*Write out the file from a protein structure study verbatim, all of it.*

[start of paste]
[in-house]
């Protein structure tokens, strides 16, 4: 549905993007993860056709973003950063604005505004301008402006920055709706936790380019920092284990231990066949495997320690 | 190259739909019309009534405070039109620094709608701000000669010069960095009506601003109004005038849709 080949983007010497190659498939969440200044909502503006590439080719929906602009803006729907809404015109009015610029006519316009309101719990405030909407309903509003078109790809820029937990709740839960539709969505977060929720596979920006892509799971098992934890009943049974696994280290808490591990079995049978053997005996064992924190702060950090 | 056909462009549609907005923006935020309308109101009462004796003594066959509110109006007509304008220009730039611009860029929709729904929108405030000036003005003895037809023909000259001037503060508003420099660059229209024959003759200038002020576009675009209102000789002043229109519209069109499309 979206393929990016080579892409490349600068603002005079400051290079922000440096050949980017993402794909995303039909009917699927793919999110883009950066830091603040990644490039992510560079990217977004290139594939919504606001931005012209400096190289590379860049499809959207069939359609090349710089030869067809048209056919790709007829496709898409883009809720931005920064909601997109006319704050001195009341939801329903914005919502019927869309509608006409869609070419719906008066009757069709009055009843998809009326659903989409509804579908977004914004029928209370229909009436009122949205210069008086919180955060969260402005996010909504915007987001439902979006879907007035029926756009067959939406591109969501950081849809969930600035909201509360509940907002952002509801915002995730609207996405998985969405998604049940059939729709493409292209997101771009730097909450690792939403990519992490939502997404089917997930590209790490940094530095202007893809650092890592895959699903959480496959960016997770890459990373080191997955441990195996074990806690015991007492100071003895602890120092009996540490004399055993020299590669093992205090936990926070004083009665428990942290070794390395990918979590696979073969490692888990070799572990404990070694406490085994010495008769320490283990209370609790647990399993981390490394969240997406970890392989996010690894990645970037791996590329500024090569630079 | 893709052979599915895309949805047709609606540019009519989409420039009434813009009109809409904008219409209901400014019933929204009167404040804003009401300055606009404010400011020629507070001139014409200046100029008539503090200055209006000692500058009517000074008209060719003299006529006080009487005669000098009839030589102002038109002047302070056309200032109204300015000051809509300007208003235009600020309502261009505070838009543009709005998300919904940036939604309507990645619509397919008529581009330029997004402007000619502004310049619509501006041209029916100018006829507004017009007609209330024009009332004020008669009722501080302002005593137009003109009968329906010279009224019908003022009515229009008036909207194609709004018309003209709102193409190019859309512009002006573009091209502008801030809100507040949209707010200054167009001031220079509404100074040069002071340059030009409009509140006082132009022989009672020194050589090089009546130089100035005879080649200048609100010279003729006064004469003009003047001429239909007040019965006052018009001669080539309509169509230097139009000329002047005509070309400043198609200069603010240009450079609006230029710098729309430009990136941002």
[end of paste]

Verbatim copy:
[in-house]
């Protein structure tokens, strides 16, 4: 549905993007993860056709973003950063604005505004301008402006920055709706936790380019920092284990231990066949495997320690 | 190259739909019309009534405070039109620094709608701000000669010069960095009506601003109004005038849709 080949983007010497190659498939969440200044909502503006590439080719929906602009803006729907809404015109009015610029006519316009309101719990405030909407309903509003078109790809820029937990709740839960539709969505977060929720596979920006892509799971098992934890009943049974696994280290808490591990079995049978053997005996064992924190702060950090 | 056909462009549609907005923006935020309308109101009462004796003594066959509110109006007509304008220009730039611009860029929709729904929108405030000036003005003895037809023909000259001037503060508003420099660059229209024959003759200038002020576009675009209102000789002043229109519209069109499309 979206393929990016080579892409490349600068603002005079400051290079922000440096050949980017993402794909995303039909009917699927793919999110883009950066830091603040990644490039992510560079990217977004290139594939919504606001931005012209400096190289590379860049499809959207069939359609090349710089030869067809048209056919790709007829496709898409883009809720931005920064909601997109006319704050001195009341939801329903914005919502019927869309509608006409869609070419719906008066009757069709009055009843998809009326659903989409509804579908977004914004029928209370229909009436009122949205210069008086919180955060969260402005996010909504915007987001439902979006879907007035029926756009067959939406591109969501950081849809969930600035909201509360509940907002952002509801915002995730609207996405998985969405998604049940059939729709493409292209997101771009730097909450690792939403990519992490939502997404089917997930590209790490940094530095202007893809650092890592895959699903959480496959960016997770890459990373080191997955441990195996074990806690015991007492100071003895602890120092009996540490004399055993020299590669093992205090936990926070004083009665428990942290070794390395990918979590696979073969490692888990070799572990404990070694406490085994010495008769320490283990209370609790647990399993981390490394969240997406970890392989996010690894990645970037791996590329500024090569630079 | 893709052979599915895309949805047709609606540019009519989409420039009434813009009109809409904008219409209901400014019933929204009167404040804003009401300055606009404010400011020629507070001139014409200046100029008539503090200055209006000692500058009517000074008209060719003299006529006080009487005669000098009839030589102002038109002047302070056309200032109204300015000051809509300007208003235009600020309502261009505070838009543009709005998300919904940036939604309507990645619509397919008529581009330029997004402007000619502004310049619509501006041209029916100018006829507004017009007609209330024009009332004020008669009722501080302002005593137009003109009968329906010279009224019908003022009515229009008036909207194609709004018309003209709102193409190019859309512009002006573009091209502008801030809100507040949209707010200054167009001031220079509404100074040069002071340059030009409009509140006082132009022989009672020194050589090089009546130089100035005879080649200048609100010279003729006064004469003009003047001429239909007040019965006052018009001669080539309509169509230097139009000329002047005509070309400043198609200069603010240009450079609006230029710098729309430009990136941002």